4. The Office therefore (the Credit whereof will be as the adding of so much Money to the Nation) will be a certain meanes to increase its Trade, and consequently enrich it: And the Credit there delivered out, will first or last find its way back for the Redemption of Goods, and in the mean time serves Mens Occasions as well as ready Money.

5. 'Twere worth the knowing how many there are, that have so much money, that they know not what to do with more, if they had it? If there be [Page 3] few or none such, then surely this Office may be necessary; for it can enable a man by the use of it, to deal for six times, or at least, double, what he is worth, and yet never be trusted. As suppose a Silk-man be worth a thousand pound, with which he buys Silk, he brings this into the Office, and raiseth 9/10 of the worth, which is nine hundred pound; or more, or less, according to the na­ture of the Commodity, with which he buys again from the same Merchant more, and brings that also to the Office to raise Credit, and so one upon the other, according to these following Examples.

The Rule of the Office being, for the most part, to Lend ¾ 9/10 or ½.

Example. 1.

Example. 2.

Example. 3.

Example. 4.

By which 'its evident, that this Silkman may multiply his stock to 7160 l. without ever being Credited, for the Merchant is paid in credit which is currant, and the Silkman, as fast as he can get a Chapman, may either sell at his Shop, or the Office: where the whole charge after Six per Cent. p. an. comes for a half year to 210 l. if no part were in that time sold, and his gains at 10 per Cent. the usual gain comes to 716 l. where his gain would without this help, have been but 100 l. after the same rate. Besides this hinders him not from buying half upon credit, and then his stock would have been 14322 l. and his gains proportionable: Or suppose less credit were lent out of the Office, taking one commodity with another, according to the first and third examples, it does trible or double the principal stock. There is likewise added a fourth example of a smaller sum (upon which 90 in the hundred is lent) that the vulgar capacities may the better understand the advantage and profit.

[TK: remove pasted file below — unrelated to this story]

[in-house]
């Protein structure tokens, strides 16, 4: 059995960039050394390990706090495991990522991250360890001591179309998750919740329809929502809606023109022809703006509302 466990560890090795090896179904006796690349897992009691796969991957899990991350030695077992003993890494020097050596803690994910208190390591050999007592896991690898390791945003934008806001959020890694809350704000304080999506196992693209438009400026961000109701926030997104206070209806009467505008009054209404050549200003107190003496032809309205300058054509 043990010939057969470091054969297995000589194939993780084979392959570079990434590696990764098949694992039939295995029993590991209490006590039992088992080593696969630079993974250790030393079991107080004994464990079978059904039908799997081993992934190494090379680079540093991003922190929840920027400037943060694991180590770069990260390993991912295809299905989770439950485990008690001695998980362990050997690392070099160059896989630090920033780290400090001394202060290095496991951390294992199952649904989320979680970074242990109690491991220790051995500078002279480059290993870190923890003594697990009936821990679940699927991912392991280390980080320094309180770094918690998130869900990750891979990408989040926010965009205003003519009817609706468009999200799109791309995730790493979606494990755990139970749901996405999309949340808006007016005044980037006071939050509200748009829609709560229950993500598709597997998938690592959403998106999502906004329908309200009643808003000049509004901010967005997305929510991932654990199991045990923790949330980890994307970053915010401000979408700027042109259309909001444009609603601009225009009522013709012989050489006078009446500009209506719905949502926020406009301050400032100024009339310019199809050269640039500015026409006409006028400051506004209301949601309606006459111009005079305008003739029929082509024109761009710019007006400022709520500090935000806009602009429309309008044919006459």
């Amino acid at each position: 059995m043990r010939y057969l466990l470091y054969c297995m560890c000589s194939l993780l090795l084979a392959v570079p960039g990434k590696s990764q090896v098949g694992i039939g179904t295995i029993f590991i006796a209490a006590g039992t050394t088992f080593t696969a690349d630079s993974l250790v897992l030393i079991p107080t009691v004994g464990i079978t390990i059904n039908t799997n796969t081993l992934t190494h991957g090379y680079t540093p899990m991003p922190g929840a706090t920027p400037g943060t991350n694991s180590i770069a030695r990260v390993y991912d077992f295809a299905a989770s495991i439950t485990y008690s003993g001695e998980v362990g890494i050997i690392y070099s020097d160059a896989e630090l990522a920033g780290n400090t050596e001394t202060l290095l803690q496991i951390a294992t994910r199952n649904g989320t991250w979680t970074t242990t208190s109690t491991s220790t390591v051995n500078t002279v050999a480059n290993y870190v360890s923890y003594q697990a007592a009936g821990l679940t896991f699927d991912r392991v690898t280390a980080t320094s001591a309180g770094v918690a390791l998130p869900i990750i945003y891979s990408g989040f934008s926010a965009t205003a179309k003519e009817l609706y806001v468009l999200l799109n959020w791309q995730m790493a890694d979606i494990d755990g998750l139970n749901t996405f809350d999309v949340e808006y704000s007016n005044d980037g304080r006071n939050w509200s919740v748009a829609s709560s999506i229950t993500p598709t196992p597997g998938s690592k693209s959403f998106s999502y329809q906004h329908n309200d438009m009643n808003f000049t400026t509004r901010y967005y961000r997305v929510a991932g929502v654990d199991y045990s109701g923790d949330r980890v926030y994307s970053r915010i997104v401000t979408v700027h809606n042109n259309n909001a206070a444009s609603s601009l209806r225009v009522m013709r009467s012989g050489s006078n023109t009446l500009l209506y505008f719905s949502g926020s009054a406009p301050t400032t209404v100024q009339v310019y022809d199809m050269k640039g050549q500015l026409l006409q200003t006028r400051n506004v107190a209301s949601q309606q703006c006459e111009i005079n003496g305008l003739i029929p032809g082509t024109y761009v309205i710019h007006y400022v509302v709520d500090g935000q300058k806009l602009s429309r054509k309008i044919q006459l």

[Page 4] We must note that a man is obliged neither to buy alwayes from the same Merchant, nor the same commodities, but from whom and what he pleaseth, the Credit being Currant.

But those Objectors take this assertion for granted, because they and some they know, have no want of either Money or Trade, which is a deceitful Calculation. For, 1. If there were never so little Money, and bad Trade, yet some would fare well enough, though the fewer.

2. If there were Moneyes and Trade enough, I suppose those overstockt Merchants would not meet so often with bad Debts, and delatory payments, as hath been usual.

3. The failing of so many House-keepers, seems to prove, that either there is less Money, or a greater quantity of Men to use it, and so lesse falls to every ones share, which is unavoidable, unlesse that Money encreased as fast as Men, or prevented by this expedient, which (though Men and Goods in­creased ad infinitum) can accommodate them all with Credit, which answers all the uses and advantages of Money.